Get Some Perspective

Contributor: Brian Anthony. Lesson ID: 11870

"Everywhere is within walking distance if you have the time" (Steven Wright). It's all about perspective, and the same is true -- in a different way -- in art. Learn to use the art of illusion in art!

categories

Visual Arts

subject
Fine Arts
learning style
Visual
personality style
Otter, Golden Retriever
Grade Level
Middle School (6-8), High School (9-12)
Lesson Type
Dig Deeper

Lesson Plan - Get It!

Audio:

If you look out an open window, or down a long, straight road, why do things seem to get smaller as they get further away? How does that translate to art work?

The world is full of strange optical illusions, many of which we have simply gotten used to in our daily life.

For example, if you put a spoon in a glass of water, it appears to be split where it enters the water. Little kids still notice these funny tricks of the light, but as we get older, we accept them and then forget about them. A really important visual oddity that is actually really important to our survival is perspective.

Perspective is the way in which objects appear to get smaller and smaller as they get farther away. Think about the famous railroad track example: If you imagine standing between two railroad tracks and looking to the horizon, what happens to the tracks as they approach the horizon? They appear to get closer and closer together until they come together in a single point. In drawing terms, that single point is called a vanishing point.

Perspective is very useful in our everyday life, although we usually take it for granted. It helps us determine the distance and relationship between objects. That's important if you're crossing a busy street or trying to escape a wild bear!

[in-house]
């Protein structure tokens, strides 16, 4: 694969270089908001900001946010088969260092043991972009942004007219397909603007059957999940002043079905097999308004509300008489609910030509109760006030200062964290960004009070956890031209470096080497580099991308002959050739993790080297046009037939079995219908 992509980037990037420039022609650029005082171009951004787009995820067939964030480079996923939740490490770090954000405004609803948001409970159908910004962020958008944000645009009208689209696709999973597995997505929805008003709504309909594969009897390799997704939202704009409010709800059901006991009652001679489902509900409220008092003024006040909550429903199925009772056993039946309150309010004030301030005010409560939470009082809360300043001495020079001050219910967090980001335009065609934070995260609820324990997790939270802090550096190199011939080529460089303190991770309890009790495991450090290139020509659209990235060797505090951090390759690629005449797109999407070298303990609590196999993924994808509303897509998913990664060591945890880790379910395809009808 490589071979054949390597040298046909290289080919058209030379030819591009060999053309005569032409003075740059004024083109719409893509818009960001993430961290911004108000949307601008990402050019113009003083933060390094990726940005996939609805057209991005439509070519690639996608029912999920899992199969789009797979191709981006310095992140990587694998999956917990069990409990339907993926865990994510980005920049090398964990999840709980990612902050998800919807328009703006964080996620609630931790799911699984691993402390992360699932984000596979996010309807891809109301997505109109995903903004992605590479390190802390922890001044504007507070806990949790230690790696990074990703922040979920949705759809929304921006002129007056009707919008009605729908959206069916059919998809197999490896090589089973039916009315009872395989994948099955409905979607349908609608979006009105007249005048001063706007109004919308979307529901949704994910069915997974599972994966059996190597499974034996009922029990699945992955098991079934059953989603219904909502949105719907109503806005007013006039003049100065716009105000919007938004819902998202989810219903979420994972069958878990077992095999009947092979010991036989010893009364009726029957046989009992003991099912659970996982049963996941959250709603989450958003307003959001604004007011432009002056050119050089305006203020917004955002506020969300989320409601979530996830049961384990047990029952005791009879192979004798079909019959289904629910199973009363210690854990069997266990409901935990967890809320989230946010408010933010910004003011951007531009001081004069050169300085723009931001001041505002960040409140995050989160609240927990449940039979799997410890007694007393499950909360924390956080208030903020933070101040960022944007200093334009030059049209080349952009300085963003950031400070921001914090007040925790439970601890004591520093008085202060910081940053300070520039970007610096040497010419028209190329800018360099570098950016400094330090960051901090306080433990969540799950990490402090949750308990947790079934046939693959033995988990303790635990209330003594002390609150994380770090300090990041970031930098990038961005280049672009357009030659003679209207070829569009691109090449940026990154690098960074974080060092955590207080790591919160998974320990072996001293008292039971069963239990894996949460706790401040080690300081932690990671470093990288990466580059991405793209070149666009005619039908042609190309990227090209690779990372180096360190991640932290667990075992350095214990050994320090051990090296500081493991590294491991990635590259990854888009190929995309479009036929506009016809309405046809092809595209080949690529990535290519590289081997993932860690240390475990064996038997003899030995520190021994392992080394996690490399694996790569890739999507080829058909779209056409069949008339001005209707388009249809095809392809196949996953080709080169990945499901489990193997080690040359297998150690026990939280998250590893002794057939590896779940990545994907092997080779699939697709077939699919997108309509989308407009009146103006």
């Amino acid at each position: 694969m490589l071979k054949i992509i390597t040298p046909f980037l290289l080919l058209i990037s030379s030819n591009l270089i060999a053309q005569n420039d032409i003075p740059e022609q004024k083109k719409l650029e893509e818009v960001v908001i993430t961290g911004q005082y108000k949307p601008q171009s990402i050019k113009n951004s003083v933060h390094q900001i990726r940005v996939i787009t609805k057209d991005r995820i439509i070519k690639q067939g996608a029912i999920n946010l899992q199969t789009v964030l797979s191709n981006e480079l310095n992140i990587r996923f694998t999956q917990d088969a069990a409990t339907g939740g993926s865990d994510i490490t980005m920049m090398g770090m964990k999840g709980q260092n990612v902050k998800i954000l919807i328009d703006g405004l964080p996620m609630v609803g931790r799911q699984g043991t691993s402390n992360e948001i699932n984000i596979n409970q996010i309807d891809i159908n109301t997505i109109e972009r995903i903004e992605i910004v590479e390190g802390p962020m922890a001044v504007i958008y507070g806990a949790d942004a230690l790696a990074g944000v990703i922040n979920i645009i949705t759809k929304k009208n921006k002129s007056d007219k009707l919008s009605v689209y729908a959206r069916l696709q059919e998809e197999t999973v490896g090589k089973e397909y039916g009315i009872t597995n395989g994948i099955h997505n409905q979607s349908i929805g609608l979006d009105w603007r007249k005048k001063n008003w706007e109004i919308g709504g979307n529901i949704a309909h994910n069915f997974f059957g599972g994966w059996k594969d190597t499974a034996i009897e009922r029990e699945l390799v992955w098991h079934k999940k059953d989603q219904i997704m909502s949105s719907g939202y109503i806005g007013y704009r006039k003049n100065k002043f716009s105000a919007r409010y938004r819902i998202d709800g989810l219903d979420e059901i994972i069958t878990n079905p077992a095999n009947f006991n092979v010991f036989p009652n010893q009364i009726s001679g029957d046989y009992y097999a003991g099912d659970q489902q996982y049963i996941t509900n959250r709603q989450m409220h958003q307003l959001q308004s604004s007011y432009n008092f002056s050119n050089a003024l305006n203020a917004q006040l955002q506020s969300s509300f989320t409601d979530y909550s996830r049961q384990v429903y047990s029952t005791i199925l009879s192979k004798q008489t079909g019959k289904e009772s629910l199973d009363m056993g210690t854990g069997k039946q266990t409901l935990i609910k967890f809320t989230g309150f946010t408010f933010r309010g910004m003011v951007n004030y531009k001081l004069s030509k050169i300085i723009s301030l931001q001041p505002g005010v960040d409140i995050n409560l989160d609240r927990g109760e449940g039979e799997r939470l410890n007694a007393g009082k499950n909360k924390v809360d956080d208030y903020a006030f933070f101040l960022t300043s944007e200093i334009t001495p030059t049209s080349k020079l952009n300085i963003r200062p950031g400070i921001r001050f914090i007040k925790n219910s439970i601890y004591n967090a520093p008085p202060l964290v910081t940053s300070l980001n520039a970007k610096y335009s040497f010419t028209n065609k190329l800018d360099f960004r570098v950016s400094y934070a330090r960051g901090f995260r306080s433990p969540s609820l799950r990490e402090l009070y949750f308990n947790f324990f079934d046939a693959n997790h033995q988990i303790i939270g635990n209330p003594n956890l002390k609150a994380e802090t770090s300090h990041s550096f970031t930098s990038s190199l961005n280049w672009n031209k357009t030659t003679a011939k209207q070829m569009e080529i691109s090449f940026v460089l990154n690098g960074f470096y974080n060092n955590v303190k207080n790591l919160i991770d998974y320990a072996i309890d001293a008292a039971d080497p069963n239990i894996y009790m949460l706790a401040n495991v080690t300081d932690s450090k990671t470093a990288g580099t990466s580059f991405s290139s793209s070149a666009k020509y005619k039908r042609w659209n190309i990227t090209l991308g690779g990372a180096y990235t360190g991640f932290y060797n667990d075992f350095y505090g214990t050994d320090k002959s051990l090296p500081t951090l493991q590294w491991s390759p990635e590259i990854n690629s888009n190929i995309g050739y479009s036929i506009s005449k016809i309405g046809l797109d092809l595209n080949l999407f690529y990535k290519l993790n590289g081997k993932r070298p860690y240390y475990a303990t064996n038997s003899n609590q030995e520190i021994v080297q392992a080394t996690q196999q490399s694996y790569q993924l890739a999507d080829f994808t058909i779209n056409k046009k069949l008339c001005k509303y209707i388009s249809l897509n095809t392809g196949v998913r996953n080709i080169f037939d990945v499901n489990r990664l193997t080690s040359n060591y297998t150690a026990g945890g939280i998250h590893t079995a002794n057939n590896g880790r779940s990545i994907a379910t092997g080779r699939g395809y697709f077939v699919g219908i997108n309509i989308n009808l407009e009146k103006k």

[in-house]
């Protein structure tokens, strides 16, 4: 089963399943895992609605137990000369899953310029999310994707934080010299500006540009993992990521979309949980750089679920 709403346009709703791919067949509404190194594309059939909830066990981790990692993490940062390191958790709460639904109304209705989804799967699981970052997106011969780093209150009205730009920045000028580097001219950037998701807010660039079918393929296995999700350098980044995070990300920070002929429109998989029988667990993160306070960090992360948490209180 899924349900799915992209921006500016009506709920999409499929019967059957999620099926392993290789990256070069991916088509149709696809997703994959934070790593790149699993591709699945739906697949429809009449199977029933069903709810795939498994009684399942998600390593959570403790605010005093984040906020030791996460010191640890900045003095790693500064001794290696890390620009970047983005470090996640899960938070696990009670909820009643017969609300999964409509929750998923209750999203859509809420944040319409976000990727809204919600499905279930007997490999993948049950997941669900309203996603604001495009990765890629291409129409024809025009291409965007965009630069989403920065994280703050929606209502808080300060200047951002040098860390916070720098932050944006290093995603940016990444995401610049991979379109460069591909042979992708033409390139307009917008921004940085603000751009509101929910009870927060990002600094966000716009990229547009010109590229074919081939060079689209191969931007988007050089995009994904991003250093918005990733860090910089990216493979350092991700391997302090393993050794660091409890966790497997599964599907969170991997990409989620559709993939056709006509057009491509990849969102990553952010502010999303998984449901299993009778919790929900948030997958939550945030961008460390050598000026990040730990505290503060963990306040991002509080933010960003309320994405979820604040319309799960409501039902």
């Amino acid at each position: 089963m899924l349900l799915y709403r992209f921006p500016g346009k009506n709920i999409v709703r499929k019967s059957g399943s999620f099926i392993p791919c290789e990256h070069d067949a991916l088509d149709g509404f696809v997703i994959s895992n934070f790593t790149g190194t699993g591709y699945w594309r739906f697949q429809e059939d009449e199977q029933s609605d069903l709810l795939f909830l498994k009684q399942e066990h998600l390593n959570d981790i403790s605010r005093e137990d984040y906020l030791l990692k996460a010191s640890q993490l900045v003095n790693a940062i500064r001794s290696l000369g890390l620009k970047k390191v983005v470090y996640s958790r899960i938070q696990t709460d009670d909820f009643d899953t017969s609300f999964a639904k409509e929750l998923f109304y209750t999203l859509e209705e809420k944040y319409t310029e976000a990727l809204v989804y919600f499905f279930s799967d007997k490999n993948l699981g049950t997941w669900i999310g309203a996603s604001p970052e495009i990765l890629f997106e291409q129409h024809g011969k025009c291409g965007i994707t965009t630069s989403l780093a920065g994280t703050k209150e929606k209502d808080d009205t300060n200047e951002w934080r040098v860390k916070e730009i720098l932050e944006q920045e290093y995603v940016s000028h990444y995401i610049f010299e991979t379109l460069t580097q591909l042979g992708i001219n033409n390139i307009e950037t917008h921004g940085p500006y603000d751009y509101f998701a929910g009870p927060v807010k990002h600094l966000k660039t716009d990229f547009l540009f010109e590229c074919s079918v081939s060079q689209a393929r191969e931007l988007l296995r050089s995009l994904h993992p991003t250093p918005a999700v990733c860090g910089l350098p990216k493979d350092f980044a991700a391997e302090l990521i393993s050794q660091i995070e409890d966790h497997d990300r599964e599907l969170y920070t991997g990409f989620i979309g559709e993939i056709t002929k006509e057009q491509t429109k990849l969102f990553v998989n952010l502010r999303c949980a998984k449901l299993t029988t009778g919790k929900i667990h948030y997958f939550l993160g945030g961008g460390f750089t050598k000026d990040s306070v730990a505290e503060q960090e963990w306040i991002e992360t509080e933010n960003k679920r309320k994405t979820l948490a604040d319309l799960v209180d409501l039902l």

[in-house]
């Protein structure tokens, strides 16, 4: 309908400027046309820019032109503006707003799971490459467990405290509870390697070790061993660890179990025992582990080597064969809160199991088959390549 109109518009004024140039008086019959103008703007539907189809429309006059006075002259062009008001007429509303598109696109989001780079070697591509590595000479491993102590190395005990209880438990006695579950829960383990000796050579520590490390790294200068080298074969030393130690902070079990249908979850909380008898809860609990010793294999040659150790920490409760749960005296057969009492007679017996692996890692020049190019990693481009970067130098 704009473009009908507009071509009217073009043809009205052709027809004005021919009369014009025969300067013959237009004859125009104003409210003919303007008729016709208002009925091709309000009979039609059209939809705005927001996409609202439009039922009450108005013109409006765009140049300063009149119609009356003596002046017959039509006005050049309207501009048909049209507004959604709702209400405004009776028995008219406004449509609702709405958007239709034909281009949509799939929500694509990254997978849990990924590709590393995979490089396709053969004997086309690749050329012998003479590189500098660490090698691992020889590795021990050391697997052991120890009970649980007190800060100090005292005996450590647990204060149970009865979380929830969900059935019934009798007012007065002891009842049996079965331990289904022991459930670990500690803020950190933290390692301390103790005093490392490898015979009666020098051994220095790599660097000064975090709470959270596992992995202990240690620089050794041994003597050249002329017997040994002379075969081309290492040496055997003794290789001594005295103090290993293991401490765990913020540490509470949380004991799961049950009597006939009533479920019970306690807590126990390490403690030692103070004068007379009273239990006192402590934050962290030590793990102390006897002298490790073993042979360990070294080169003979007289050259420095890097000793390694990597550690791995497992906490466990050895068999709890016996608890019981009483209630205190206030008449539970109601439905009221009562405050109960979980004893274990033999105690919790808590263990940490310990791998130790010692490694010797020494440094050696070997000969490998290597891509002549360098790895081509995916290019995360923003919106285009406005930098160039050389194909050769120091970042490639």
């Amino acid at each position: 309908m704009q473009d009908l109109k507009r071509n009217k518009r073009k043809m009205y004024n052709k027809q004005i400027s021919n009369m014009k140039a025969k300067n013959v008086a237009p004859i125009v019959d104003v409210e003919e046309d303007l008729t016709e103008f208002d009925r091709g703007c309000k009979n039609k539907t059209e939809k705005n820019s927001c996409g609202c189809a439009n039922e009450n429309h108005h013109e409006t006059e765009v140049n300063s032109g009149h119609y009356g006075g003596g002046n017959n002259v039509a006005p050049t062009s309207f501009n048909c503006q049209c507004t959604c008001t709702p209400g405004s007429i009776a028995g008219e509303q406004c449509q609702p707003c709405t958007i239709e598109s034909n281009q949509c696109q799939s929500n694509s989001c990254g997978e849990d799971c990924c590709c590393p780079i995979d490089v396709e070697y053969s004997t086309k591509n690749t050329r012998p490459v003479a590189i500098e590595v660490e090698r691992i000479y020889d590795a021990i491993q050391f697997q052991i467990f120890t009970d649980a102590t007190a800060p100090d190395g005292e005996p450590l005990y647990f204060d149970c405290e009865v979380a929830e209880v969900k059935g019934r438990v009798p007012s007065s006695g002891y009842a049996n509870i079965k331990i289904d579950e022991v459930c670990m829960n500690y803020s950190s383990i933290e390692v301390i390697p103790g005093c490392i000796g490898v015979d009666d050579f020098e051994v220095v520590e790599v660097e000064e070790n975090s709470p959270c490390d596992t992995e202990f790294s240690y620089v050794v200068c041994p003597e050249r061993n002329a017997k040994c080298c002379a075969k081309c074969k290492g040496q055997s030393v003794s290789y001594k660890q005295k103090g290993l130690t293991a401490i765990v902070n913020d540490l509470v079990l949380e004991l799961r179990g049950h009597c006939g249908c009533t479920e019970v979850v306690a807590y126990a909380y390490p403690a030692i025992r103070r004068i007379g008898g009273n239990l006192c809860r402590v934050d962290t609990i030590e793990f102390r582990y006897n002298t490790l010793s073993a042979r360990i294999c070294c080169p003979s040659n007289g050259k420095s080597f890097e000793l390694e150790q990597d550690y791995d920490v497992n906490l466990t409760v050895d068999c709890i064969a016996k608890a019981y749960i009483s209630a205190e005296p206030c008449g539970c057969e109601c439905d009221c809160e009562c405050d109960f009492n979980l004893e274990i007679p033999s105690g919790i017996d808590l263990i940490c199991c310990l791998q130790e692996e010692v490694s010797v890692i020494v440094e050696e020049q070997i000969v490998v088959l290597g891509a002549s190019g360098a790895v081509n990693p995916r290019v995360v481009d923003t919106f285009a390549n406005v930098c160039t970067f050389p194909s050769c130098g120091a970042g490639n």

The funny thing is that it took hundreds of years for European artists to go from flat, 2D drawings to more realistic-looking drawings that incorporated perspective. Read "Art History in Perspective," by Katie Babick, courtesy of Scholastic Inc., about the history of this development. As you read, write down information and ideas that answer the following questions:

  • What techniques characterized pre-Renaissance art, according to the author?
  • How did Renaissance artists create the illusion of deep space in their paintings?
  • What are the key terms associated with perspective according to the article?

Share your findings with your parent or teacher, then reflect on the following questions and discuss:

  • In what ways does perspective add more impact to a work of art?
  • How do you think an artist creates the illusion of perspective in his or her art?
  • How do the terms you learned in the article apply to Raphael's work, School of Athens?

Armed with some of the key concepts involved in creating perspective, you are ready to see how it is really done. In the Got It? section, watch an artist apply some of those concepts in drawing a room with one-point perspective.

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